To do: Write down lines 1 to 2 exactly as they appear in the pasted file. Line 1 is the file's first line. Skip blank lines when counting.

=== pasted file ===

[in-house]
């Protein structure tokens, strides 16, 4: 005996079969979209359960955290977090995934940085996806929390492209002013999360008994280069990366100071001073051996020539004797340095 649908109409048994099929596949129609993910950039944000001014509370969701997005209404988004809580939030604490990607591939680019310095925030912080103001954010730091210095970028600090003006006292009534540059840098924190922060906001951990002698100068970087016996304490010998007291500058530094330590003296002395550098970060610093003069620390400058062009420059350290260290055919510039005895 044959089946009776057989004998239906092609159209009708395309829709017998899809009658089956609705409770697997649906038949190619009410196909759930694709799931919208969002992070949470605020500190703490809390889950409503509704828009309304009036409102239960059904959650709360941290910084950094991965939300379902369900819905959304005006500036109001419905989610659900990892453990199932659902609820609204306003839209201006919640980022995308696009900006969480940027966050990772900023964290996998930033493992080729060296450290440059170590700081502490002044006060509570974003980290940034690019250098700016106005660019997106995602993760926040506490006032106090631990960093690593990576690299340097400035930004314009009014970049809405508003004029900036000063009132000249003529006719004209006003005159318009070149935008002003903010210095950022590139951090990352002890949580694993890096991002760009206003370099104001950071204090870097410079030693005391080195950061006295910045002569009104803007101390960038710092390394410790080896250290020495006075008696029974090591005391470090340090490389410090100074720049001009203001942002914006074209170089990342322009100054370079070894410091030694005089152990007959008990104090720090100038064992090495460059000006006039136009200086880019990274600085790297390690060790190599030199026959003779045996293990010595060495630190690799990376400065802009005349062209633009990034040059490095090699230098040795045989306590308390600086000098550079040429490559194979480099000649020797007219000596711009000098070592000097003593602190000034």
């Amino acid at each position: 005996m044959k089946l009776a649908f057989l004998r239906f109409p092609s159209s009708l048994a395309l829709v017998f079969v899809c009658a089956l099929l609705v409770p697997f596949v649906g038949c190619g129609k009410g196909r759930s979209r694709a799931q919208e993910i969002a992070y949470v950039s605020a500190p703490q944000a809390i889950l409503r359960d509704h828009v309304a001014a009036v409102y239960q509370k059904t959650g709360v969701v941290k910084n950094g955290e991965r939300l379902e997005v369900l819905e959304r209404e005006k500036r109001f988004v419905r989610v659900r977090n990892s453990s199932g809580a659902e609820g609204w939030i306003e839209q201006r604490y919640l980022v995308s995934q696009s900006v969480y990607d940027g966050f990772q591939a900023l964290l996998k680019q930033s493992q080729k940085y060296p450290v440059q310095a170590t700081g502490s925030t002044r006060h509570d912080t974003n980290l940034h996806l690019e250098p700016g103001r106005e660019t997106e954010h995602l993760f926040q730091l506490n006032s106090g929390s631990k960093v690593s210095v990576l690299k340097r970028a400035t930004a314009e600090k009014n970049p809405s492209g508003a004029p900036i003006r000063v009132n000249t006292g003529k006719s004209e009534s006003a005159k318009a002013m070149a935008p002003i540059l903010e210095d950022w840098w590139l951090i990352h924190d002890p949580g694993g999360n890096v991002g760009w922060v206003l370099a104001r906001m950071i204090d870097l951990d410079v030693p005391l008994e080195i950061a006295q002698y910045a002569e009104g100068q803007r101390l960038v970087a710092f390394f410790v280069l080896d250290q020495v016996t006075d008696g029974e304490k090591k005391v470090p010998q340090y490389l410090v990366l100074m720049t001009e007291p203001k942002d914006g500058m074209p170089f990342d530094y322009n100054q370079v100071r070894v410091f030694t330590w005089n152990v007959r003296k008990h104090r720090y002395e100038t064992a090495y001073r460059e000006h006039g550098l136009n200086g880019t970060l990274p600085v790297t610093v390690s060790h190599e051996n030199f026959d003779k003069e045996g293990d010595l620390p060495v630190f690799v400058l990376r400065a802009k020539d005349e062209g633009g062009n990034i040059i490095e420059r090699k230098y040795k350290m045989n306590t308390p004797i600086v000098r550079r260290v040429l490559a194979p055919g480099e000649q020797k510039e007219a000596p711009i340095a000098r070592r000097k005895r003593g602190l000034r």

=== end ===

[in-house]
């Protein structure tokens, strides 16, 4: 005996079969979209359960955290977090995934940085996806929390492209002013999360008994280069990366100071001073051996020539004797340095 649908109409048994099929596949129609993910950039944000001014509370969701997005209404988004809580939030604490990607591939680019310095925030912080103001954010730091210095970028600090003006006292009534540059840098924190922060906001951990002698100068970087016996304490010998007291500058530094330590003296002395550098970060610093003069620390400058062009420059350290260290055919510039005895 044959089946009776057989004998239906092609159209009708395309829709017998899809009658089956609705409770697997649906038949190619009410196909759930694709799931919208969002992070949470605020500190703490809390889950409503509704828009309304009036409102239960059904959650709360941290910084950094991965939300379902369900819905959304005006500036109001419905989610659900990892453990199932659902609820609204306003839209201006919640980022995308696009900006969480940027966050990772900023964290996998930033493992080729060296450290440059170590700081502490002044006060509570974003980290940034690019250098700016106005660019997106995602993760926040506490006032106090631990960093690593990576690299340097400035930004314009009014970049809405508003004029900036000063009132000249003529006719004209006003005159318009070149935008002003903010210095950022590139951090990352002890949580694993890096991002760009206003370099104001950071204090870097410079030693005391080195950061006295910045002569009104803007101390960038710092390394410790080896250290020495006075008696029974090591005391470090340090490389410090100074720049001009203001942002914006074209170089990342322009100054370079070894410091030694005089152990007959008990104090720090100038064992090495460059000006006039136009200086880019990274600085790297390690060790190599030199026959003779045996293990010595060495630190690799990376400065802009005349062209633009990034040059490095090699230098040795045989306590308390600086000098550079040429490559194979480099000649020797007219000596711009000098070592000097003593602190000034």